"Tho telophono Is In tho library
yonder, Mr. Hnldune, and Is at your
service as Is everything In the house.
I regret that my own stablos nre not
yet furnished. Tho small station
wugon and pair which brought you up
are the only horses I have on the
place Just now."
"And Jolly well ciowded we were!'
snld young Haldane.
"Meanwhile," continued Gormly,
"may I ask havo you had dinuer? Can
I offer you anything to eat, or "
"We thank you," answered Mrs. Hal
dane, "but we dined at the llraddons
n placo five or nix miles back before
"A cup of tea or a glass of wlno
after your cold ride, then?" said
"That would be very nice. Indeed." I
said Miss Haldane. "Louise, uren't
you simply dying for a cup of ten?"
"Perishing for lack of It," answered
Gormly summonod tho butler, gavo
the necessary directions, showed Hal
dane where tho telephone wan, Invited
the other mnn Into the library also,
where there was a well stocked buffet
and excellent cigars; after which he i
showed the women Into a small recep
tion room on the other side of the
hall, and left them to divest them
selves of their wraps.
Tho men refreshed themselves ac
cording to their fancy at the buffet,
lighted their cigars, which, as Chal
oner had boen careful to send a sup
ply of Gormly's favorite and private
brand, they found excellent, while Hal
dano vainly endeavored to get In com
munication with his own house. Such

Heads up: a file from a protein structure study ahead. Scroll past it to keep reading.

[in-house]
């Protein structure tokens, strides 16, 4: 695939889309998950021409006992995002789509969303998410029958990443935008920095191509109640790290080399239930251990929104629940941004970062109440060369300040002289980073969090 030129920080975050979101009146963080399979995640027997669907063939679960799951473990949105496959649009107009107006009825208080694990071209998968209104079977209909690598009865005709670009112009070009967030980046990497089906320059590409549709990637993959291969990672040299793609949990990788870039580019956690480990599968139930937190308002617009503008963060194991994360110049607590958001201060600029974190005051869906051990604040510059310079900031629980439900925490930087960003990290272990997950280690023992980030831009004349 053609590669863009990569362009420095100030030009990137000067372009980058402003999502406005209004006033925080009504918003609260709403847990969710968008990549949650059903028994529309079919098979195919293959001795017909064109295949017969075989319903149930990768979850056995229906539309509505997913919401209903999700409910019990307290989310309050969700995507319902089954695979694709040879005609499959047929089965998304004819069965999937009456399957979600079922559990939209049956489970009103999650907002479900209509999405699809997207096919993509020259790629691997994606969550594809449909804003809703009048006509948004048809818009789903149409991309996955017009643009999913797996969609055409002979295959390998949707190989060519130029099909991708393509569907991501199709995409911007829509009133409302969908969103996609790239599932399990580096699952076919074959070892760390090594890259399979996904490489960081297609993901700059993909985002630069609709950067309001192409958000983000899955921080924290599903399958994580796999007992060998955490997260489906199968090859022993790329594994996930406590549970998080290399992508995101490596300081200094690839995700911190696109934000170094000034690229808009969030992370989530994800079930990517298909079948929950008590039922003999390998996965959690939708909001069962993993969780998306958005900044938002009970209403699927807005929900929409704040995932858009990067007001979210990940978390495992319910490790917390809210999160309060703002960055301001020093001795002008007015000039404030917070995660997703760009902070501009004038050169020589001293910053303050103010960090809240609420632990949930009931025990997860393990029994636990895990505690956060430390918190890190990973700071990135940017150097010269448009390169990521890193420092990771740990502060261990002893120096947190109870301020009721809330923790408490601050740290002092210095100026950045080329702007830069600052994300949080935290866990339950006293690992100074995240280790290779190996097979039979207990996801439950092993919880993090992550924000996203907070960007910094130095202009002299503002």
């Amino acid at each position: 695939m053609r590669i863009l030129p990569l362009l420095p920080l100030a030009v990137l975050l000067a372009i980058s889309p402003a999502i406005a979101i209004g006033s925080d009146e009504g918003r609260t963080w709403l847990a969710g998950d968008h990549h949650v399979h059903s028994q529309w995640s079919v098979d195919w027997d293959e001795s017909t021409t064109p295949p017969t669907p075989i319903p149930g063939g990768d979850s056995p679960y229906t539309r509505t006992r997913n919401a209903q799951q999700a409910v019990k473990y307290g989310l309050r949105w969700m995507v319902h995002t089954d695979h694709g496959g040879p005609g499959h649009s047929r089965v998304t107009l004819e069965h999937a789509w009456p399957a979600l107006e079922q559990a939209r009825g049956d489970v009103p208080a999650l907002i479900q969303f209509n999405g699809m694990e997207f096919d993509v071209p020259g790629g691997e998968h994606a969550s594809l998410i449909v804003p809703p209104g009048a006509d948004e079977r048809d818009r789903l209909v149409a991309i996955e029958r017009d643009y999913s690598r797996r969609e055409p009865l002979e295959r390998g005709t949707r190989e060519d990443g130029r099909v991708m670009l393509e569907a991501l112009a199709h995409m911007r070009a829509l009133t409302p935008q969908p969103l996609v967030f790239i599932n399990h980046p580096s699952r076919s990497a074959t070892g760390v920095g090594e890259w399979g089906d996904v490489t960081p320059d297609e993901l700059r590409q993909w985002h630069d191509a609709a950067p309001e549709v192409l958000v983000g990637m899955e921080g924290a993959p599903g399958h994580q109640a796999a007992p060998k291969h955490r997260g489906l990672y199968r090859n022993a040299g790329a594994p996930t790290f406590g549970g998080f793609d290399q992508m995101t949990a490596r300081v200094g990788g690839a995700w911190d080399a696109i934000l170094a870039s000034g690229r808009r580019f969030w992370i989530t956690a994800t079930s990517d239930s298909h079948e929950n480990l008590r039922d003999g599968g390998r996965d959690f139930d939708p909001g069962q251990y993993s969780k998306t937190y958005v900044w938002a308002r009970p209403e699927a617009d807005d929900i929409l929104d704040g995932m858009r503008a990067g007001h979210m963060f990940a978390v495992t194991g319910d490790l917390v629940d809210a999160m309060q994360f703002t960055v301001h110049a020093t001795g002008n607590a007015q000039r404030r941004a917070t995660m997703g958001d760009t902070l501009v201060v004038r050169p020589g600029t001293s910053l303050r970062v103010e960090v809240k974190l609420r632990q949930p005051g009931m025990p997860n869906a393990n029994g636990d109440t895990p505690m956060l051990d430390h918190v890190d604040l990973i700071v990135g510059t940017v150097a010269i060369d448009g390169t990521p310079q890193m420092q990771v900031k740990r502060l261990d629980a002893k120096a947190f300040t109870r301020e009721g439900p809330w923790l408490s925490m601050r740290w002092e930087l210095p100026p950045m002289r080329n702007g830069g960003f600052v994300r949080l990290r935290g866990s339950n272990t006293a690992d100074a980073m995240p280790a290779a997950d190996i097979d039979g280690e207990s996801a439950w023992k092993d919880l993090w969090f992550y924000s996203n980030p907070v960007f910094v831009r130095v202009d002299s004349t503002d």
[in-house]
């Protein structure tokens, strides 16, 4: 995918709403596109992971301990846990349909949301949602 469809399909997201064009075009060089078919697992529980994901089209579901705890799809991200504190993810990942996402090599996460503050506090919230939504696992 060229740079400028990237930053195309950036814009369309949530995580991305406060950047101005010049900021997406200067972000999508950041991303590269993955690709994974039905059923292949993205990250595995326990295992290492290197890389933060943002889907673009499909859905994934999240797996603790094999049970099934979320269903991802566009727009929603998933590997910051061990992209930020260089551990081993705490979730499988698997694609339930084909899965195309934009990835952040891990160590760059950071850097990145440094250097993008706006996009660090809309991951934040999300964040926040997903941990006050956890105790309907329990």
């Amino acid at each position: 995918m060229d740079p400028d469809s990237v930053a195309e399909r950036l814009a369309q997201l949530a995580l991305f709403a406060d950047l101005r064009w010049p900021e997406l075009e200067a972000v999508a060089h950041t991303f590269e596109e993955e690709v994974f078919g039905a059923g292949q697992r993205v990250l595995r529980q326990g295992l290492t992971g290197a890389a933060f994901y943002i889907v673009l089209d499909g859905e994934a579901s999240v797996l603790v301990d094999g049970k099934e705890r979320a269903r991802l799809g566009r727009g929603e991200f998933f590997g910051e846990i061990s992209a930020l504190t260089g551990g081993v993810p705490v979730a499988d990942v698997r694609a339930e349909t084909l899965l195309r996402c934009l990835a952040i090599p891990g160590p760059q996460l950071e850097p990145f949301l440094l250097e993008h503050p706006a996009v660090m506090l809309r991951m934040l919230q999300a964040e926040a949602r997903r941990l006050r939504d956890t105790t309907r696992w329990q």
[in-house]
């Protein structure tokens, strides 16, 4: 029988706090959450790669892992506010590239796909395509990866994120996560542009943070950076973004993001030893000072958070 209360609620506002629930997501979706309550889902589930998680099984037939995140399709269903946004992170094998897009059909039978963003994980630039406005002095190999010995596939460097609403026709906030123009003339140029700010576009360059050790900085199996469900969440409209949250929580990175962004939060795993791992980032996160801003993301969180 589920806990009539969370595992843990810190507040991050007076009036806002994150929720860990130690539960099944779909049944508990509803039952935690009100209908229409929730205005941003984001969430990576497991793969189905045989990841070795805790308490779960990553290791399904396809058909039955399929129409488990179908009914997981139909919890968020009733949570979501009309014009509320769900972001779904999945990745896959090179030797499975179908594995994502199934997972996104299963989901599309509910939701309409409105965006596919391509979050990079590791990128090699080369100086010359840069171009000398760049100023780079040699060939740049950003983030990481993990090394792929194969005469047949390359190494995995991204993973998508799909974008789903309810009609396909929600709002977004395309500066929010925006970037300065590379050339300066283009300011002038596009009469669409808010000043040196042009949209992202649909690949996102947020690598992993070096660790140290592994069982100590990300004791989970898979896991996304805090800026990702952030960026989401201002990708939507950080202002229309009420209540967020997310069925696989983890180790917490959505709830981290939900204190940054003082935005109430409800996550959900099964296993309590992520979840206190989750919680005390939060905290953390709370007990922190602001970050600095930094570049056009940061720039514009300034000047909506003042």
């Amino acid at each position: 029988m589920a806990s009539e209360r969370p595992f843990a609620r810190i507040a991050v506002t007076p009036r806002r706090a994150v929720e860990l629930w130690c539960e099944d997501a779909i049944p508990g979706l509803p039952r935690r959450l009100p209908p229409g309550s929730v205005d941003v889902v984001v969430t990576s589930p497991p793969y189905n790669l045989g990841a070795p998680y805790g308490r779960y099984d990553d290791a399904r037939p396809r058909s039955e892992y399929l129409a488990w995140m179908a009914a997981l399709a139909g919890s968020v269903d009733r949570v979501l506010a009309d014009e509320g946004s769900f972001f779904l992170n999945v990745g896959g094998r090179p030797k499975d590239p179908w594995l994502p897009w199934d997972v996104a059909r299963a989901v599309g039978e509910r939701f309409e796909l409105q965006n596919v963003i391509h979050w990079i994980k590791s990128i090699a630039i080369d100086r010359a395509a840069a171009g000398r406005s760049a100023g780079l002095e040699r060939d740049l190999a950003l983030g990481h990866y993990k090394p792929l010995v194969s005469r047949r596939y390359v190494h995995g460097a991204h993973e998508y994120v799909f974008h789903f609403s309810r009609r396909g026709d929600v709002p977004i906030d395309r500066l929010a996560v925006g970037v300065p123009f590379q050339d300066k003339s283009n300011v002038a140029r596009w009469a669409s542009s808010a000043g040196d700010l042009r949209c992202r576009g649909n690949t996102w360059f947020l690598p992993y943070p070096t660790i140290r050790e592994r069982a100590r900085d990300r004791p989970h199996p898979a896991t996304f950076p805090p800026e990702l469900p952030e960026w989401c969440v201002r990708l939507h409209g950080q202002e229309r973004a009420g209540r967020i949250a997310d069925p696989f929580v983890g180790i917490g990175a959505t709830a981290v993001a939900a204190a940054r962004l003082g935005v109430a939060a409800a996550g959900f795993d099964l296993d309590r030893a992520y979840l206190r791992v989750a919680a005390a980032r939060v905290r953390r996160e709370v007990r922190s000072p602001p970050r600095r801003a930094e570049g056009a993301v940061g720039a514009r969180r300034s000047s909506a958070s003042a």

was tho sevorlty of the storm for a
country 111 prepared for It, however,
that the wires were broken In every
direction. Even that to the lodge was
found to be out of order at last.
Gormly had not waited In the li
brary to hear the result of the tele
phoning. As soon as he had the men
comfortably'provlded for, ho had gone
back to the great hall, which was
more of a living room than anything
else. The first of the women of the
party to present herself was Miss Hal
dane. Sho was in full evening dross.
Her noble head rose grandly from her
exquisite shoulders. In her dark hair
Bhe wore a diamond coronet. Her
dress, soft, shimmering stuff of white,
trailed behind her.
(TO BE CONTINUED.)
Setting the Pace.
"Pacemaker at a banquet Is what 1
should call the unlqus Job." said the
city salesman. "I met a mnn tha
other day who holds that title among
the artistic eaters of the town.
"He doosn't make any money by It
directly, but It pays for most of his
meals. He got tho Job through his
ability to chow at Just the right
"He doesn't lag, he doesn't bolt. At
all big dinners where persons of differ
ent habits are brought together some
one with an even Jaw movement who
can set the pace. In eating facilitates
the progress of the meal.
"This man Is not labeled pacemaker
at those affairs, yet hts air of knowing
the polite tempo la mastication Im
presses the other diners and they try
to Imitate him. Laggards hurry, the
swift delay. Walters keep an eye oa
htm, because they have beea told to,
and when he finishes a course tbey
clear the table."
Why He Carried the Lanttrn.
A blind man In Kboota (a Caucasian
village) came back from the river one
nignt, bringing a pitcher ot water and
carrying In bis hand a lighted lantern.
Some one, meeting him, said: "You're
blind; It's all tho same to you whether
It's day or night Of what use to you